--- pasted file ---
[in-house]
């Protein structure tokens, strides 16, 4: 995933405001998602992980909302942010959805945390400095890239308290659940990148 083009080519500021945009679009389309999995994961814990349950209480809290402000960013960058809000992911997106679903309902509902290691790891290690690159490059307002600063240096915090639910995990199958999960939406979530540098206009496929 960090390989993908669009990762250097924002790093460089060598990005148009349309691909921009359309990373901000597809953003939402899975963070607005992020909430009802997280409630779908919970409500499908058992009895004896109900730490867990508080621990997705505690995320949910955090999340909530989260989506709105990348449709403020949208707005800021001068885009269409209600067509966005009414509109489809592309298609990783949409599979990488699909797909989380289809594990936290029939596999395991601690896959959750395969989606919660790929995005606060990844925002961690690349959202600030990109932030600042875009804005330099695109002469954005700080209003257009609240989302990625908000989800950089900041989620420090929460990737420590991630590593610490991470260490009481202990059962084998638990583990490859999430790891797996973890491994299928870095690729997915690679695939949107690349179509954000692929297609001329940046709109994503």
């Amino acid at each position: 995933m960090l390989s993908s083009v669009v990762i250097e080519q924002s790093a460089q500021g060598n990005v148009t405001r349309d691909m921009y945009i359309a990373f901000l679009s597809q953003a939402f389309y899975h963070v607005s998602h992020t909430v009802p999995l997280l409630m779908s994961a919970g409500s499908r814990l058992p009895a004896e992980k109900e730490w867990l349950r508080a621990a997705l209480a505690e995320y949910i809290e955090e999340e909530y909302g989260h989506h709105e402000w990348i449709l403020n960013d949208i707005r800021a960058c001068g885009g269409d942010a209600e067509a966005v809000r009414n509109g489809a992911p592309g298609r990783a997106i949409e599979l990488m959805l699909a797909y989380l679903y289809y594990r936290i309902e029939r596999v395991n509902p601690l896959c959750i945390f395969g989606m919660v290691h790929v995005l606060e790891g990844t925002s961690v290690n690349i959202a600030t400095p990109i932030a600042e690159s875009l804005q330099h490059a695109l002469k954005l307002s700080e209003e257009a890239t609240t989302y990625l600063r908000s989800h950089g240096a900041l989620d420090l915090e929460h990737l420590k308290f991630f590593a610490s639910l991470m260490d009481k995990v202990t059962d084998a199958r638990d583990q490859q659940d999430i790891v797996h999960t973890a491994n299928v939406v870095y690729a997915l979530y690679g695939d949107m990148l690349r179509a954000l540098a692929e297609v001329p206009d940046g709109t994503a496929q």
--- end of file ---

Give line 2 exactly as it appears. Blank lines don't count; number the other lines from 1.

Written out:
């Protein structure tokens, strides 16, 4: 995933405001998602992980909302942010959805945390400095890239308290659940990148 083009080519500021945009679009389309999995994961814990349950209480809290402000960013960058809000992911997106679903309902509902290691790891290690690159490059307002600063240096915090639910995990199958999960939406979530540098206009496929 960090390989993908669009990762250097924002790093460089060598990005148009349309691909921009359309990373901000597809953003939402899975963070607005992020909430009802997280409630779908919970409500499908058992009895004896109900730490867990508080621990997705505690995320949910955090999340909530989260989506709105990348449709403020949208707005800021001068885009269409209600067509966005009414509109489809592309298609990783949409599979990488699909797909989380289809594990936290029939596999395991601690896959959750395969989606919660790929995005606060990844925002961690690349959202600030990109932030600042875009804005330099695109002469954005700080209003257009609240989302990625908000989800950089900041989620420090929460990737420590991630590593610490991470260490009481202990059962084998638990583990490859999430790891797996973890491994299928870095690729997915690679695939949107690349179509954000692929297609001329940046709109994503």